“It’s easy to love a perfect God, unblemished and infallible that He is. What is far more difficult is to love fellow human beings with all their imperfections and defects. Remember, one can only know what one is capable of loving. There is no wisdom without love. Unless we learn to love God’s creation, we can neither truly love nor truly know God.”
This post is dedicated to Shayan Afzal Khan, known to all of us as "Poppy", on her birthday... She loved creation to the point of wanting to leave this world a better place. A true mentor who taught us to think of the good of others.
Have you met people who think of themselves as terribly pious, but all they seem to do is harp on minute details and criticize everyone? Yeah, so have I. I have also met people whose faith makes them exude happiness and light, acceptance and love.
It's easy to love a perfect God, it's easy to love rules and rituals, to get so stuck in them that you can't see beyond your own salvation. Faith is not about scoring brownie points with your maker, that's entirely between you and your maker, but how about keeping it to yourself?
Those who love all of God's creation, genuinely care for them and their wellbeing be it humans, animals or wildlife... they shine the brightest because they are so rare.
I don't love all of God's creation, I admit it openly. I am a cynic and find most humans to be insufferable. At age fifteen, I used to write such scathing poetry about societal ills that my father said my ideal profession would be a "social critic". I said it sounded like my dream job but I didn't think it would pay the bills. In my Political Theory class at university, the text I liked the most was "Leviathan" by Hobbes. Positively charming, wasn't I?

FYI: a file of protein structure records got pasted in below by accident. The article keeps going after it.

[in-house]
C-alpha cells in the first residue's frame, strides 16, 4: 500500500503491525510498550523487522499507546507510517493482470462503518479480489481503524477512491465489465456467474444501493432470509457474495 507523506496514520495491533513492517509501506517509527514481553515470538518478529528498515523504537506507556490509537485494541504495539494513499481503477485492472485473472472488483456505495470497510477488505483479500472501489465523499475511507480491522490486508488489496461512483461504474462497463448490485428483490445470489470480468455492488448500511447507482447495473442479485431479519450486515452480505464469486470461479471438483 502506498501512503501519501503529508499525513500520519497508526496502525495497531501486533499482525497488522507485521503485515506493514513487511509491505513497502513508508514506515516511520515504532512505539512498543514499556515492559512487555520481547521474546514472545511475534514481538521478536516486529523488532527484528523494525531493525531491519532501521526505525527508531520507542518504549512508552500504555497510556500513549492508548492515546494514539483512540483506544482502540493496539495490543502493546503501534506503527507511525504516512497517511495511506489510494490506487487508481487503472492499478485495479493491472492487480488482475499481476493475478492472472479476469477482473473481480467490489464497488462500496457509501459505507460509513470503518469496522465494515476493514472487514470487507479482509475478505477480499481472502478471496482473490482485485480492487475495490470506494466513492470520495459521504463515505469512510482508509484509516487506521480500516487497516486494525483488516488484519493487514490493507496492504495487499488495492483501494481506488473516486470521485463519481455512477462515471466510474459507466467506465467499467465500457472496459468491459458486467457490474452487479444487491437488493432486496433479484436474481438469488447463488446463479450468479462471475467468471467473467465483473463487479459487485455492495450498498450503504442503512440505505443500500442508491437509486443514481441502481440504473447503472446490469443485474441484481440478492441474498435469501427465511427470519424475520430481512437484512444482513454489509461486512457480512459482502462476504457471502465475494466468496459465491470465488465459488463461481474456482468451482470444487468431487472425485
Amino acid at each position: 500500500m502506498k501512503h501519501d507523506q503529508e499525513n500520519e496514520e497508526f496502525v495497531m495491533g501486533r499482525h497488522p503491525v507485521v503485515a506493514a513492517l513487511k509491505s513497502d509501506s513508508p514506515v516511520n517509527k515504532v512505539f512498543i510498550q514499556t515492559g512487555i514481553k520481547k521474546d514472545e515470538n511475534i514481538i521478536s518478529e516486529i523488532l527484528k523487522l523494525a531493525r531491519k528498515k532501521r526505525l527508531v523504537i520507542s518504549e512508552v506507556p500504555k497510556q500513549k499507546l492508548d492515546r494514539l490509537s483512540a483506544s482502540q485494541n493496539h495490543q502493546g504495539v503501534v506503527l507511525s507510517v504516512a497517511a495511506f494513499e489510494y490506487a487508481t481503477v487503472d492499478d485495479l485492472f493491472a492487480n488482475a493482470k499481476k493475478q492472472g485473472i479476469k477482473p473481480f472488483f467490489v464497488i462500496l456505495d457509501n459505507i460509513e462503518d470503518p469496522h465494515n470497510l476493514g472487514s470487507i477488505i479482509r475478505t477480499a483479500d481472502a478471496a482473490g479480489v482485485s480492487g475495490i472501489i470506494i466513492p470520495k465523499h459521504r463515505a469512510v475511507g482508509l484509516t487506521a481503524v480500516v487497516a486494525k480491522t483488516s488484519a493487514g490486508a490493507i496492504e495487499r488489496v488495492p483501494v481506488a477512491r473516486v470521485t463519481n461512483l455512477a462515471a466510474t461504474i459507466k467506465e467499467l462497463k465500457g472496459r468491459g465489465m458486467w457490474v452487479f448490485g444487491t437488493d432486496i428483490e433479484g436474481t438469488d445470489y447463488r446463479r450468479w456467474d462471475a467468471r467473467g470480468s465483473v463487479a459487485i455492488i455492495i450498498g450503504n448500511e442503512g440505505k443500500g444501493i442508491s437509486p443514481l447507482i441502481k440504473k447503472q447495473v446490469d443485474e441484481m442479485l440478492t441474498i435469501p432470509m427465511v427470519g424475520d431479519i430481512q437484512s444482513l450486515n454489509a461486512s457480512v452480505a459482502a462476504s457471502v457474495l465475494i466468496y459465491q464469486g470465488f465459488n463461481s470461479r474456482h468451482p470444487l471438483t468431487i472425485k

These days, I'm possibly closer to Rousseau's philosophies, though I say possibly because people are still terribly disappointing at times. When given power they are likely to turn corrupt and ignore any moral compass they may have had. Rumi, like Rousseau, might say that they are straying from their natural state. Most humans are nowhere near that romanticized pure, natural state. And what else can we expect when every framework humans have created for themselves revolves around money and power?
Looking at the state of humankind today, it is hard to completely discredit Hobbesian theory; that said, we cannot change what others choose to do, but we can individually vow to prove Hobbes wrong. Love each other, care for each other. Accept our collective responsibility towards one another.
Let's hope the "pious" get the memo, too.